I was ready to discuss some pertinent questions on social hierarchy and caste system in India as I gathered Ryan’s little body towards me and snuggled down to read the ageless Indian epic Mahabharata. Inevitably the question of caste system was asked as we read about Dronacharya’s refusal to accept Eklavya as a disciple due to his low status in society. Ryan was understandably miffed at such an injustice. The sense of fairness is very strong at this age, and this was extremely unfair. And since, I seem old enough to belong to the days of Mahabharat to him, I was asked if I have ever encountered caste discrimination. I was about to protest. I was about to tell him indignantly that I happened to be born in an enlightened corner of India where caste system was not encouraged. But I paused. Who was I kidding? Caste system existed and still exists.
I remember the separate doorways in many houses, backdoor of course, for the sweeper to come in. Sweepers belong to the lowest caste, the untouchables. The man who cleaned our bathroom and took our trash came in through the front door, for the lack of a backdoor. But I do remember the warning voice of our domestic help sounding out a warning ‘Lokkhon aasche, shobai shore jao!” (Lokkhon is coming, get out of the way)! The irony was, we got out of his way, quickly, like he was royalty. At the age of six or seven, I followed the rule and kept my distance when Lokkhon came to clean. When I was a preteen and felt righteously indignant about this whole complicated issue of caste system, I questioned this practice of staying away from Lokkhon. I accused my mother of treating Lokkhon thus, for his low caste. She explained to me she couldn’t care less about his caste. She was a firm believer of Chandidas’s immortal line ‘Shobar upore manush shotyo/ Tahar upore nai!’ (human race is above all, there is no other)! She was simply concerned about the germs Lokkhon may carry, given the nature of his work. She would have no qualms about mingling with him socially, once he was showered and clean. Can’t say I believed her, till one beautiful Holi morning.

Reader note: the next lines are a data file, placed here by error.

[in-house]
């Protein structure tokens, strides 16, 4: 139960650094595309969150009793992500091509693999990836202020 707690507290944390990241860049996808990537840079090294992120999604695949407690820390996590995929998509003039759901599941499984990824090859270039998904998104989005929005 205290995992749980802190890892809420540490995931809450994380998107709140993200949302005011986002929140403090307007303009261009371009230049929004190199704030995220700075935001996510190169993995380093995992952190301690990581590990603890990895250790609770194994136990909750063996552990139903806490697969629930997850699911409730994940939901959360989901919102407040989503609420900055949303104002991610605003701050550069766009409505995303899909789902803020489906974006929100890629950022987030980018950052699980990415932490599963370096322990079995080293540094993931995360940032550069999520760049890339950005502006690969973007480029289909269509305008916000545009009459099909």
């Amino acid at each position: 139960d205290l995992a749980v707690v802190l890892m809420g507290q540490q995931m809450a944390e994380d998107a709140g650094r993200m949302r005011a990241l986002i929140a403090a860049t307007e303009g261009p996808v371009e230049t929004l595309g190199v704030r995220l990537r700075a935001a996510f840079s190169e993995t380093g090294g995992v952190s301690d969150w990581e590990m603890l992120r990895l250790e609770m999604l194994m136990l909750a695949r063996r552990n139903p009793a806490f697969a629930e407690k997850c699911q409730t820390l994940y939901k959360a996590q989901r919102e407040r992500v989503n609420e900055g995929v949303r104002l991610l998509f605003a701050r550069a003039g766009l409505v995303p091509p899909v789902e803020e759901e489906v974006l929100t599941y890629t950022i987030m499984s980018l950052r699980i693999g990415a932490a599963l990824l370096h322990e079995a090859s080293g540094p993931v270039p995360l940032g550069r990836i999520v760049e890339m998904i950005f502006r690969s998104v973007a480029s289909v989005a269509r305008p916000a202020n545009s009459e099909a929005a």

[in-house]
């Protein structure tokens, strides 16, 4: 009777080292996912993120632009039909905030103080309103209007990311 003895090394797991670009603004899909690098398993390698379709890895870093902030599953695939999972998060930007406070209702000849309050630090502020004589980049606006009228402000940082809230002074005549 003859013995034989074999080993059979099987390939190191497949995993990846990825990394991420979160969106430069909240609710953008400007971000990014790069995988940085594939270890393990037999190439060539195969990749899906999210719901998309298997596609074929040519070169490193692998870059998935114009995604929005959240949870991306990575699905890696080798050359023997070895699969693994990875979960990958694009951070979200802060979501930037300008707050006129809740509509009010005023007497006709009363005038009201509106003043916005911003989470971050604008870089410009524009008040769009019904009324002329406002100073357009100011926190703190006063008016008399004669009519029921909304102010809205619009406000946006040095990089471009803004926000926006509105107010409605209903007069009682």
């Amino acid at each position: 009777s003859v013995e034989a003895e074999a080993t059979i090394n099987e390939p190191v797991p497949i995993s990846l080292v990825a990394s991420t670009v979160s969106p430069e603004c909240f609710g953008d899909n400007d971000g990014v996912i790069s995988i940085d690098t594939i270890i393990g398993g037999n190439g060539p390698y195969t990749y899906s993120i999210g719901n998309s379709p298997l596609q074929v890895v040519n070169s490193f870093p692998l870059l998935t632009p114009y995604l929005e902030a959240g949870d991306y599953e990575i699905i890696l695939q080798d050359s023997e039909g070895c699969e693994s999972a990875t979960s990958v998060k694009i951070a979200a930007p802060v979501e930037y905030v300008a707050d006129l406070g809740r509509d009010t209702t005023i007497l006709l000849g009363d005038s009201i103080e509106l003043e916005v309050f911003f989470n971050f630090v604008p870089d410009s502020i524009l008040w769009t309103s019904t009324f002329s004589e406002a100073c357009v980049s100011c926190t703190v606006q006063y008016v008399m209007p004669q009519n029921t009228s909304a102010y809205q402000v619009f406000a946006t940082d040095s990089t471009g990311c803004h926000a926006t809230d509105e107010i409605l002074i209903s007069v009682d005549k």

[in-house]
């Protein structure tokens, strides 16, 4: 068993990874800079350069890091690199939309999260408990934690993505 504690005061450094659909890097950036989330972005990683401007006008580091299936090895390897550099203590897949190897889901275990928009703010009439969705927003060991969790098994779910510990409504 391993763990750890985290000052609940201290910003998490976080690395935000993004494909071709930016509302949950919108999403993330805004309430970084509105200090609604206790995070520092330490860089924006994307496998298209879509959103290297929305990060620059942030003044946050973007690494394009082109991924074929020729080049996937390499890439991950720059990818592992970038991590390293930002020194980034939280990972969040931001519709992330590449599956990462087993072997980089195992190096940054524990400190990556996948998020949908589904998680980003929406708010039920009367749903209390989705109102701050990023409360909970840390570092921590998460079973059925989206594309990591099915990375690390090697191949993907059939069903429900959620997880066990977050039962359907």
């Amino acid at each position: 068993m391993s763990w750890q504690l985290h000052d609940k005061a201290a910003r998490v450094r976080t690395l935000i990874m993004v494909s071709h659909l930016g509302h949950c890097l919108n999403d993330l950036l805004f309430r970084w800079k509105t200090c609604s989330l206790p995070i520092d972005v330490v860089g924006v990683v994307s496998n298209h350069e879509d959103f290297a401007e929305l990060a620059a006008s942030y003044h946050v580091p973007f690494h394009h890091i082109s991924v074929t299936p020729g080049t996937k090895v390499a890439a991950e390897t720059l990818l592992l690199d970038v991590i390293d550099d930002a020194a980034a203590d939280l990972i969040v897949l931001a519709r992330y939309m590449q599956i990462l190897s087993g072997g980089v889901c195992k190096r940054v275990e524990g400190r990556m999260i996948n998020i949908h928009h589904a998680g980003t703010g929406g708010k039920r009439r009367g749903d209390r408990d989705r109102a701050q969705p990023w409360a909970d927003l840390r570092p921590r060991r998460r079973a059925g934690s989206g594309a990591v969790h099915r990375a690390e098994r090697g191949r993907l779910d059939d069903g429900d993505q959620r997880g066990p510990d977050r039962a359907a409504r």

Some incidents don’t simply fall away from my swiss cheese brain and this memory is one such. On a bright, sunshiny spring morning in Kolkata, I was playing Holi (the festival of colors) with the neighborhood children. My father stayed indoors and away from lime light to avoid being dragged out to play. My mother was smiling on our balcony as she watched us spray one another with colored water. I believe, it was baba who spotted Lokkhon standing on the periphery of the festivity watching us, with a gentle smile on his lips. His family was far away, he must have been missing his loved ones on this day of colors. Baba called out, “Go get Lokkhon, make sure he doesn’t get away. Put as much color on him as you can!” We paused in our game and looked at him. There he was, in his yellowing banyan and short dhoti, standing a little afar, unsure of where exactly he belonged. One of baba’s friends, went to him, grabbed his hand and brought him in our midst. He took a handful of gulal and plastered it on Lokkhon’s face. Then he enveloped him in a bear hug. My mother came out and put gulal on him. Shobar upor e manush shottyo, tahar upore nai…indeed! At an young age, our parents can do no wrong, but I was at that age when when our parents are never right. That day, that moment, my head bowed in grudging respect, towards my family, for walking the walk as well as talking the talk.